Imagine if you could play a role playing game and by the end of it, you would be fluent in Chinese? Sounds stupid, right? Traditional logic states it is stupid and that Language Acquisition is something that should be hard, something that should be “earned”. In the eyes of most snooty academics, you shouldn’t be able to have fun and learn a language. ESPECIALLY not Mandarin Chinese, the “hardest” of the languages to learn. However, that is exactly what EnterZon promises,
EnterZon was created to fulfill the dream of teaching via a role playing game (RPG). An immersive Mandarin learning RPG, Enterzon is a comprehensive execution of a lofty concept. It plays just like Legend of Zelda with observable dialogues and a linear learning format that is based on situations. For example, the first lesson is about learning how to obtain your bags at the airport..It does a great job of giving learners reading and comprehension practice. But don’t take my word for it…
However, there is one problem and it is no longer publicly available. When I found this out after re-visiting the project a few months ago, I was devastated. I thought to myself… WHY ZON, why have you left me?!!!!
Apparently the exclusive distributor has stopped making it publicly available and will now be licensing it to academic programs. I also found out that you can still purchase a license to Zon, but you have to enquire directly. I am currently enquiring and will update this blog once I have heard back.
Regardless, tools like Zon beg the question, why haven’t games been utilized for Mandarin Learning on a broader scale? Why are there no comprehensive learning solutions for Mandarin that are gamified? Duolingo has 100,000,000 users, but no Mandarin? What is going on?
The truth is, if you look hard enough, there are several options that can augment your Chinese study in a way that is compelling, but also gives a break from the daily grind of drilling vocabulary with flashcards.
Here are several games that can provide a gamified Chinese Learning Experience that are currently available, or on the verge of release:
Originally created as a Japanese learning game, influent now has over 10 extra languages including Chinese.
As you can see from the video, influent is a compelling concept that is eye-catching, as a 3D immersive language learning game; it really is a field-leading product. As a language teaching tool however, it is limited in its ability. The game mostly works as a vocabulary builder, I would recommend it for learners that are just starting to learn Chinese from zero as it provides plenty of “a-ha!” moments, being able to learn words by exploring. Definitely a must get game though, just because of how different and cool it is.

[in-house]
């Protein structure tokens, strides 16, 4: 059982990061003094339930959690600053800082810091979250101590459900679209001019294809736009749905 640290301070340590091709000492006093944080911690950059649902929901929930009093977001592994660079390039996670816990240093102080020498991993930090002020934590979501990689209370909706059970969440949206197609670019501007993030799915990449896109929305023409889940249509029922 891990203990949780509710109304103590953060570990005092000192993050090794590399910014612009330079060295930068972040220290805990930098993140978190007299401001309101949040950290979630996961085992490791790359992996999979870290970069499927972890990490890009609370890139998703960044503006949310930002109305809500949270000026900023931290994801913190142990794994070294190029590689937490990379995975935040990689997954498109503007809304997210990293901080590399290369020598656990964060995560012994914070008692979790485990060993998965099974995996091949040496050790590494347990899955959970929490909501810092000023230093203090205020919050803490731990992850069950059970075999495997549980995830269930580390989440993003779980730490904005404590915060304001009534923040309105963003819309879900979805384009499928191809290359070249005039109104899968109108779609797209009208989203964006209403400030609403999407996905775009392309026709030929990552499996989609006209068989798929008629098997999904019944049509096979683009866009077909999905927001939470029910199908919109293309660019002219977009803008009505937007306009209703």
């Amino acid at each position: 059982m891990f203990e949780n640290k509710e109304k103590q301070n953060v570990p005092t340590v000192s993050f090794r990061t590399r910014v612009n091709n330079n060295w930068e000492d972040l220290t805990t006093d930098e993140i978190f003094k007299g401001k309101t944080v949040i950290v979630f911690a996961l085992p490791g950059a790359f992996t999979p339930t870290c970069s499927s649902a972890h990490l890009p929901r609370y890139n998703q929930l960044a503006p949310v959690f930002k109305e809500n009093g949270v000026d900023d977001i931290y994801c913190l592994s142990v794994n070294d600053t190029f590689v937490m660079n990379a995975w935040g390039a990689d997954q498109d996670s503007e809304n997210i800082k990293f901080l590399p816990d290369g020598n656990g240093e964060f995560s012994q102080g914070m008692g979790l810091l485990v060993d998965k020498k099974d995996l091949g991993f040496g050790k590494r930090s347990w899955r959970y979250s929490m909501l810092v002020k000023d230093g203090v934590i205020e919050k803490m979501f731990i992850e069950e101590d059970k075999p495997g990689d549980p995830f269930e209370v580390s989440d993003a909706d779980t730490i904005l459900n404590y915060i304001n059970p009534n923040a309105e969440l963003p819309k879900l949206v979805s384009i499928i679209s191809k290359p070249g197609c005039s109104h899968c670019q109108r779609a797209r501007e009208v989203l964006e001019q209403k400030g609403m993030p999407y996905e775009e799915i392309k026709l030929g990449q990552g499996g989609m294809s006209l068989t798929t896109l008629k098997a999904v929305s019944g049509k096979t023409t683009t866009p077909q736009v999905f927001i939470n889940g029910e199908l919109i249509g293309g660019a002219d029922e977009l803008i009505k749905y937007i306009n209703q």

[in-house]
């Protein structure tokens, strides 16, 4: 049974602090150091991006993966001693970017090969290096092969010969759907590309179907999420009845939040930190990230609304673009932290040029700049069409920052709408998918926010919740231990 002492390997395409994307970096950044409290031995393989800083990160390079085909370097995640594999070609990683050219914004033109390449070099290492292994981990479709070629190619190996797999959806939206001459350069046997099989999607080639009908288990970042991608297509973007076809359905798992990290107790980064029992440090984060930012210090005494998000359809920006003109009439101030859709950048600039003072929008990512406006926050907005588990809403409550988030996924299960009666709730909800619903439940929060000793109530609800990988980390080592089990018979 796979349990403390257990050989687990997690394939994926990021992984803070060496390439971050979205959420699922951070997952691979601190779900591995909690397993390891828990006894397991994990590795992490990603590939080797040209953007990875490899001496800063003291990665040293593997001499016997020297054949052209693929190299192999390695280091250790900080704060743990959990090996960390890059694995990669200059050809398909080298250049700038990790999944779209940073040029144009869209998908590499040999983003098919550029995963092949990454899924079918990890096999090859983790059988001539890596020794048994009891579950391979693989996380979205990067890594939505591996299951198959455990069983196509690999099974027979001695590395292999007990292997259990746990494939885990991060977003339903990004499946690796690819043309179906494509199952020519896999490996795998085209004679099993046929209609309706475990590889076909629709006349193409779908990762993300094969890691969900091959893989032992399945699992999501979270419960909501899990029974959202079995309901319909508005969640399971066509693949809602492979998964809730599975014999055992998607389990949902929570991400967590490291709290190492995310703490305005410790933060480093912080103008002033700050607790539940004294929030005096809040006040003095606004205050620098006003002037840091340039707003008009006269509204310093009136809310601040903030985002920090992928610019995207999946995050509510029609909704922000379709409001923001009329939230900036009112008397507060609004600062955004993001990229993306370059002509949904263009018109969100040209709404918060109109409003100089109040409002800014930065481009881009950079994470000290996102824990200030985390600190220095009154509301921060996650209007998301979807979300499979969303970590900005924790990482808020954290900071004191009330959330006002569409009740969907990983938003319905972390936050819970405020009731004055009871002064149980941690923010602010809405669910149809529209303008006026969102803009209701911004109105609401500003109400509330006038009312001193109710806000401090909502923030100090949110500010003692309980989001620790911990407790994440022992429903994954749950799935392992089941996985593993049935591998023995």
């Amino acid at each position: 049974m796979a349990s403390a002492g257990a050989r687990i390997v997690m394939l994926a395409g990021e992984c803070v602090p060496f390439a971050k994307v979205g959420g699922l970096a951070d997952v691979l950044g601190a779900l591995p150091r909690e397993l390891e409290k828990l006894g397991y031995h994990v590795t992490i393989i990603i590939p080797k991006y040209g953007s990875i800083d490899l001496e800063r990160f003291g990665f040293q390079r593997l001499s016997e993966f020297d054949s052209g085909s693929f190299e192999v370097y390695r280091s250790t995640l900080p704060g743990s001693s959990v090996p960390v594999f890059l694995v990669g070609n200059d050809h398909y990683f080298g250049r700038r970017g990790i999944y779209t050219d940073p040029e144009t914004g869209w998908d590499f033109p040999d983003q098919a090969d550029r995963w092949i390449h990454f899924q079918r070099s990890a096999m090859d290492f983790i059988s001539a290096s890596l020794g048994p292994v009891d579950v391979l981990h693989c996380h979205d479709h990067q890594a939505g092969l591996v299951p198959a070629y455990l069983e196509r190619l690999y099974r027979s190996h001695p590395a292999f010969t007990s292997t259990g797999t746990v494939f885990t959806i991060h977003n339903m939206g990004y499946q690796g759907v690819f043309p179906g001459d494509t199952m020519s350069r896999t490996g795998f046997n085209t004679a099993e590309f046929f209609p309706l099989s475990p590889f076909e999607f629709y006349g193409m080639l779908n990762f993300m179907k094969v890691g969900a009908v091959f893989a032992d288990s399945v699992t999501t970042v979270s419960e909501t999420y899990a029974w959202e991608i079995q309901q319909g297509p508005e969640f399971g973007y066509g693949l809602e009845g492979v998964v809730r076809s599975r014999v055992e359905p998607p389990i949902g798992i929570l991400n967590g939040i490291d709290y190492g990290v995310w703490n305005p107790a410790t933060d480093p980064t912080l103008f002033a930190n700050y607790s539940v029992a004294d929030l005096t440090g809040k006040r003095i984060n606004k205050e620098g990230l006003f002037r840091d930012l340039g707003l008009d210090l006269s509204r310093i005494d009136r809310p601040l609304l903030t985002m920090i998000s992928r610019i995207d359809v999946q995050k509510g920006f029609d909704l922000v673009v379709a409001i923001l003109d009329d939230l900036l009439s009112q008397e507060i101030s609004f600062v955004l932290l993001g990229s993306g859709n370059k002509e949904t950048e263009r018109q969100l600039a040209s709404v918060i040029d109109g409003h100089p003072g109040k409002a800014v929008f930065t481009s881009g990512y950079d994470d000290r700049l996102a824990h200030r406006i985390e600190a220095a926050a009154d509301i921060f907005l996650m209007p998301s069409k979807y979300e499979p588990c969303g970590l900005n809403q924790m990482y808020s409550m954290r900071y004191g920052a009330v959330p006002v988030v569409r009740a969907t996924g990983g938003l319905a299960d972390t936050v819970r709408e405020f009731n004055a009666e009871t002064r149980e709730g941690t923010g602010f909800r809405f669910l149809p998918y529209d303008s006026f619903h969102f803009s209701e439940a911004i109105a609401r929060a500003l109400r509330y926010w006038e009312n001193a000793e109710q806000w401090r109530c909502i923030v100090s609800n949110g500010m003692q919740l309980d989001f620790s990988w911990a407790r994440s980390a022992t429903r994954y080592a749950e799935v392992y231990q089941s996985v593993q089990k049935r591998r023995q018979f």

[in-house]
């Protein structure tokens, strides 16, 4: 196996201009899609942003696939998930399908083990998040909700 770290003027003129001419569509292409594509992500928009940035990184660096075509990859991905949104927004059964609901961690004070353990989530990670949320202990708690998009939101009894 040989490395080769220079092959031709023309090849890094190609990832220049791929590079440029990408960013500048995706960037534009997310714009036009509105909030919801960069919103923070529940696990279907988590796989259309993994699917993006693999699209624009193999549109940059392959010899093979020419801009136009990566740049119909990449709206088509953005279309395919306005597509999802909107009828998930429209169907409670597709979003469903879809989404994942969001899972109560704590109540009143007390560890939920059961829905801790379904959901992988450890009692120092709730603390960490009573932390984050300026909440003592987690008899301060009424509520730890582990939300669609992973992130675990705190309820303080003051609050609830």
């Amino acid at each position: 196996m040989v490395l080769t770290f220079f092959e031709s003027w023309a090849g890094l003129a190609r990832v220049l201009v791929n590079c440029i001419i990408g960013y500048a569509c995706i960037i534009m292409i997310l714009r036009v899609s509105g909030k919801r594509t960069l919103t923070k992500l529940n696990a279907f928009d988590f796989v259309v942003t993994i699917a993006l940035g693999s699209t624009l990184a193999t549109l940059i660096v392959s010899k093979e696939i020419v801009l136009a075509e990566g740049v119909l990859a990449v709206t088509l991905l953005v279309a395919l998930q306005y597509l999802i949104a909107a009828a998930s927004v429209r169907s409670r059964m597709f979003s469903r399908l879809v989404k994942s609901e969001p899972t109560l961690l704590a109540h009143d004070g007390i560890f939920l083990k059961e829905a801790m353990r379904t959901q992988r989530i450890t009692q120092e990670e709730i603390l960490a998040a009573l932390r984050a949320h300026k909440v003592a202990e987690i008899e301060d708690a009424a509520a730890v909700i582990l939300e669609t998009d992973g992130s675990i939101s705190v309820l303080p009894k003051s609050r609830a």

Probably the best put together mobile game app for language learning, mindsnacks is just plain fun. It has gamified levels and a linear progression. It builds from simple vocabulary to complex sentences and it is all around just a great game to play. I can’t say much about its function or ability to teach conversation, but it’s a great alternative to flashcards. Where it fails is that there is not enough native review of previous concepts without you having to prompt it. It is very fun, almost fun enough to just be a stand-alone game, regardless of the Chinese learning content which sets it apart from similar applications like ChineseSkill and HelloChinese.
Chinese Skill is also a linear learning product that has gamified mechanics and flashy graphics. A fun “gameplay” like learning method with its cute design, bright graphics, a friendly panda, and a very efficient learning path. Although not a game in the true sense of the word, it functions as a game in many aspects with picture matching and speech, as well as a Kanji building point and click interface. It has a very sleek design and I am excited to see what the future holds for it.
Although not a game, a very slick app much like hellochinese, it is the closest to being a “game”, along with HelloChinese that we have seen.
A very slick app, much like ChineseSkill, and in the same vain, an “almost game” that does a wonderful job of helping you learn the basics of Mandarin. One of the features that sets it apart from the other previously featured learning apps is the native way it teaches stroke order by allowing you to write characters through a stroke by stroke interactive format. However, ChineseSkill promotes a sort of click and drag interface that teaches you radicals. Overall, Hellochinese is earlier in its development cycle so time will tell what improvements both camps come up with.
Aside from the cutting edge technology to come out of these promising apps, there are also more analog solutions in development.
The people making this game are a systems engineer, math teacher, and a Chinese teacher who are living in Guangzhou. The game is basically a set of character cards than can be used to play a series of different game types depending on the learner’s level. For beginning learners, they basically play go-fish to match vocabulary sets, whereas the more advanced learners form sentences and learn grammar patterns. The game is currently being re-designed and a newkickstarter will be launched towards the end of 2015.
In conclusion, it is a shame that more story-based immersive games has yet to be invented. However, with advancements in Virtual Reality technologies and mobile computing power, I am excited to see what the future holds for Mandarin learning in an increasingly globalized world. Do not hesitate to contact me if you have a tip on an upcoming project that you would like me to feature and review in a future article. I am always on the lookout for emerging ideas!